When we think about the popularity of plastics in our society, it seems that the threat of entanglement and ingestion is inevitable. However, through the implementation of stringent legislation, recycling initiatives, incentive programs, consumption reductions, and citizen-led clean up efforts, this does not have to be the case. Education, activism, and compliance on our part can go a long way. While the ocean will never be completely devoid of plastic, we can prevent further degradation from this point forward. Through increased awareness, it is possible that marine mammals won’t have to live in an environment inundated by trash.
Photo credit: © L. Hamelbeck‐Galle/stadtwildtiere.at
A few weeks ago, I wrote a post for the Ecology and Evolution Blog about a recent paper I published with a fantastic team of collaborators! We looked at red foxes colonizing Zurich, Switzerland to better understand the genetic consequences of urban colonization. For the blog post, see below. For our publication in Ecology and Evolution, click this link.
By Alexandra DeCandia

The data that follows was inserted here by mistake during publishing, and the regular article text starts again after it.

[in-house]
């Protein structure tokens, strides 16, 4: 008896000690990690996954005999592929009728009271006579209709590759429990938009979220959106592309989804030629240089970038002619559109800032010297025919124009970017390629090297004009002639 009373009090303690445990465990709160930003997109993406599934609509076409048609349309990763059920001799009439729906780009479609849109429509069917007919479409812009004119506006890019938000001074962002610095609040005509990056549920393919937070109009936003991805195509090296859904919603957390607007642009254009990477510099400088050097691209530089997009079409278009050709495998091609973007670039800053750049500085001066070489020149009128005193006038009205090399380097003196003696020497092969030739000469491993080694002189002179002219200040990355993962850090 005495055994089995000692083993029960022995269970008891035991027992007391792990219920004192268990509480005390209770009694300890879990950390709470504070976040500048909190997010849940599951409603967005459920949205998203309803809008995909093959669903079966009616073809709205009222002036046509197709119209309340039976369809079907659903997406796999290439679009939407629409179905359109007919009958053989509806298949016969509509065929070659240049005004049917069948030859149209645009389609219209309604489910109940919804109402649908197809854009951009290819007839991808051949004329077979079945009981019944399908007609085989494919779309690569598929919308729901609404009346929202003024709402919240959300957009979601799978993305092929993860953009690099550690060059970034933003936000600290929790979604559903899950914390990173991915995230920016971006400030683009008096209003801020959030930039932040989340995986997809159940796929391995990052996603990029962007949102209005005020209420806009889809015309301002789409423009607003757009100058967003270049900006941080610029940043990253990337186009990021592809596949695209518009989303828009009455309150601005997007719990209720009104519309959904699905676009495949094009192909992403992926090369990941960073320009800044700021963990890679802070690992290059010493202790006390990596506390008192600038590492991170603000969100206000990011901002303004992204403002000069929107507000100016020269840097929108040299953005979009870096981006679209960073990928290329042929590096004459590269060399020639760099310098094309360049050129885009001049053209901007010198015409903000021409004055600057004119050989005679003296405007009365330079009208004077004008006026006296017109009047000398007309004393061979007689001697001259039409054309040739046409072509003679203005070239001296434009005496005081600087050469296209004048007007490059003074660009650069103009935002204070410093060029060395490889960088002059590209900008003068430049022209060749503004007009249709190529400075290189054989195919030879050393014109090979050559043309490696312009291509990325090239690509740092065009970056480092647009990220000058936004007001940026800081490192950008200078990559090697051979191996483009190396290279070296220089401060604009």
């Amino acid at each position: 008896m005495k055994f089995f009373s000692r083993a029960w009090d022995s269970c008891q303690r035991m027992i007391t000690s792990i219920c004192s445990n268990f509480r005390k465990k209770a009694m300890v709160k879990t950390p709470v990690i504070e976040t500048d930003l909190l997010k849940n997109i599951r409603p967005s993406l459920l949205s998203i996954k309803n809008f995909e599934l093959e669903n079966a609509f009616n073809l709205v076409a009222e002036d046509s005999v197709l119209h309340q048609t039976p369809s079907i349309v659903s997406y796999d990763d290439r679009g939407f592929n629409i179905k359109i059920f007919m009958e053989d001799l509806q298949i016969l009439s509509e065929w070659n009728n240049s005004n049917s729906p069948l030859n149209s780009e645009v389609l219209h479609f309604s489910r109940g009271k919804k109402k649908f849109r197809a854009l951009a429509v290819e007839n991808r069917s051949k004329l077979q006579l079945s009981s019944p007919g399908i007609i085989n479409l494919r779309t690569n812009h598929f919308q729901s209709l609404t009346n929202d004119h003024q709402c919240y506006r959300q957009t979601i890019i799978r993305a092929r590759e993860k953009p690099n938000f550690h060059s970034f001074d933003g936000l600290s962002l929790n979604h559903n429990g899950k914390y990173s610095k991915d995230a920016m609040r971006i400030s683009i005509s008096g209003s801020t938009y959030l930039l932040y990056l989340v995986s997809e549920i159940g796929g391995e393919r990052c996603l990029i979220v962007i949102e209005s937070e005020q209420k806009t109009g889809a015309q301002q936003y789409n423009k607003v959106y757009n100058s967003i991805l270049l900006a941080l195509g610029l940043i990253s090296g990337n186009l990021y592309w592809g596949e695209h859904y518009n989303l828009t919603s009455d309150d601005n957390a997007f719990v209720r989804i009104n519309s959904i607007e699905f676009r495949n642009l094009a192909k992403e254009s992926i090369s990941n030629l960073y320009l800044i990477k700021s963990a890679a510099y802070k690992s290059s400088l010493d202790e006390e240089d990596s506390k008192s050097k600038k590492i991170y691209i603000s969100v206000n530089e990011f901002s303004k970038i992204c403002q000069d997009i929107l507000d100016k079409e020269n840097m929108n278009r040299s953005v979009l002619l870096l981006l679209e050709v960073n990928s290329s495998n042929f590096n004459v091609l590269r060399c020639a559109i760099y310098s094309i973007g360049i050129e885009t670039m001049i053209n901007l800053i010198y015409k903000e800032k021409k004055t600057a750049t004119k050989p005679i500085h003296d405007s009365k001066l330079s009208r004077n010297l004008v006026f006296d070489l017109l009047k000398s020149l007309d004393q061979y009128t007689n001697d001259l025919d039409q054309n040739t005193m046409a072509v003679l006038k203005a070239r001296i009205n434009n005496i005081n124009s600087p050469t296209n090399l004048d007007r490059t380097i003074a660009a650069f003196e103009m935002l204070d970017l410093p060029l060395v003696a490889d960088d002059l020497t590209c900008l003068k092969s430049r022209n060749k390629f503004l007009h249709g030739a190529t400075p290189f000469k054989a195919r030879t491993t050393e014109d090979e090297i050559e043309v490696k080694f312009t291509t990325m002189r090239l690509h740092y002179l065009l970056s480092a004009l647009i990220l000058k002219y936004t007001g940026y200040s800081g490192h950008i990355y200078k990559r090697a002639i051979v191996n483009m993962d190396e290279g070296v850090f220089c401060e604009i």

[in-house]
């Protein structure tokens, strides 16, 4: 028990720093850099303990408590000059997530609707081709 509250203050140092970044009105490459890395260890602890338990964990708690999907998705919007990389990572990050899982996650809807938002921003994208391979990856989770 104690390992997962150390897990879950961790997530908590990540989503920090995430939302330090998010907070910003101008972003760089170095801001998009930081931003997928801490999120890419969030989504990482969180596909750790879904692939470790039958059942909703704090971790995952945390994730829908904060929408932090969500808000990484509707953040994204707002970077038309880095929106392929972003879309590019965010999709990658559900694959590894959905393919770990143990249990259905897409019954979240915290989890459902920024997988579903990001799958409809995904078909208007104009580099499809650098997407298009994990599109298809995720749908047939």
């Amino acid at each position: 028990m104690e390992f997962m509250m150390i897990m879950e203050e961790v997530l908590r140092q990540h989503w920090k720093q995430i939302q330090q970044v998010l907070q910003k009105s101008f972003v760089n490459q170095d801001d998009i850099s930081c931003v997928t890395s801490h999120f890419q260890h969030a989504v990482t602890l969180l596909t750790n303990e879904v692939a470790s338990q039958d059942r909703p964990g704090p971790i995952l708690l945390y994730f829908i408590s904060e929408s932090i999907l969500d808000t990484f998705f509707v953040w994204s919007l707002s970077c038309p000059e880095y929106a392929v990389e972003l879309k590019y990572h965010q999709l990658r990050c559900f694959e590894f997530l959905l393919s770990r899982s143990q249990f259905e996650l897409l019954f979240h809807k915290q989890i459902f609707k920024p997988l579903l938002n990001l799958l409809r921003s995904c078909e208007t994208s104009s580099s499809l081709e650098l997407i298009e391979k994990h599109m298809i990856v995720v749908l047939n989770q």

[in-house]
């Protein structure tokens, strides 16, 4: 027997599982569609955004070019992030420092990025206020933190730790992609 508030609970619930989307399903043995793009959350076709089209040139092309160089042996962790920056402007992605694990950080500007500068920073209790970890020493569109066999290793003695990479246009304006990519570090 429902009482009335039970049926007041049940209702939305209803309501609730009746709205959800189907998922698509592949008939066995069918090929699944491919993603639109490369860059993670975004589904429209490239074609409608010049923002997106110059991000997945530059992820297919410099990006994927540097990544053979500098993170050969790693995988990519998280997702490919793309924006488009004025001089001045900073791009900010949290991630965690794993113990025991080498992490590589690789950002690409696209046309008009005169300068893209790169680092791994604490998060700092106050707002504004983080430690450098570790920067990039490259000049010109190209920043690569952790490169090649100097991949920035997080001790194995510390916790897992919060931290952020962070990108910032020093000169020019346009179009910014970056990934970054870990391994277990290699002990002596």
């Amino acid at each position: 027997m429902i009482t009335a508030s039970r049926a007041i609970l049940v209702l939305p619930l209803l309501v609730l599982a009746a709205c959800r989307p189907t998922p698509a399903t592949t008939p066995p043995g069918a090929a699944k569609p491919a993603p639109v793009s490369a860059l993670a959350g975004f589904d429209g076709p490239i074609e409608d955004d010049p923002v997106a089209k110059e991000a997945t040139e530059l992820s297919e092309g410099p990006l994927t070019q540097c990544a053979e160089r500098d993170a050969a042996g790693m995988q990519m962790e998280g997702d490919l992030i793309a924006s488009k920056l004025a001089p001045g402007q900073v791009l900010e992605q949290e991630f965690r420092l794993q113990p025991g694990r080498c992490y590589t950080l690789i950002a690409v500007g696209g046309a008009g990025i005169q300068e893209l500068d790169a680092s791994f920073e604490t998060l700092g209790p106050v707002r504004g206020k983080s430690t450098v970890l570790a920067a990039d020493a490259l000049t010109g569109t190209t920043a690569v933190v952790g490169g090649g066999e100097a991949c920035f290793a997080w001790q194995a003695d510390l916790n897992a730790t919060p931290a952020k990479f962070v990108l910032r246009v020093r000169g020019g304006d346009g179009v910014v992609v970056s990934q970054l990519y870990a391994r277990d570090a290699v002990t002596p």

True to its name, the Anthropocene is characterized by human-mediated environmental change on a global scale. Currently, over 7.7 billion humans reside on our planet, 55% of whom live in cities. As a result, an estimated 3% of earth’s land surface is considered urbanized, with all of these values expected to increase in the next century .
As natural lands are coopted for human habitation and resource production, wildlife are left with three options :
In each case, urbanization can raise conservation concerns or increase the potential for human-wildlife conflict. Thus, understanding the ecology and evolution of urban wildlife systems becomes critical for peaceful and long-term coexistence between humans and our neighboring wildlife.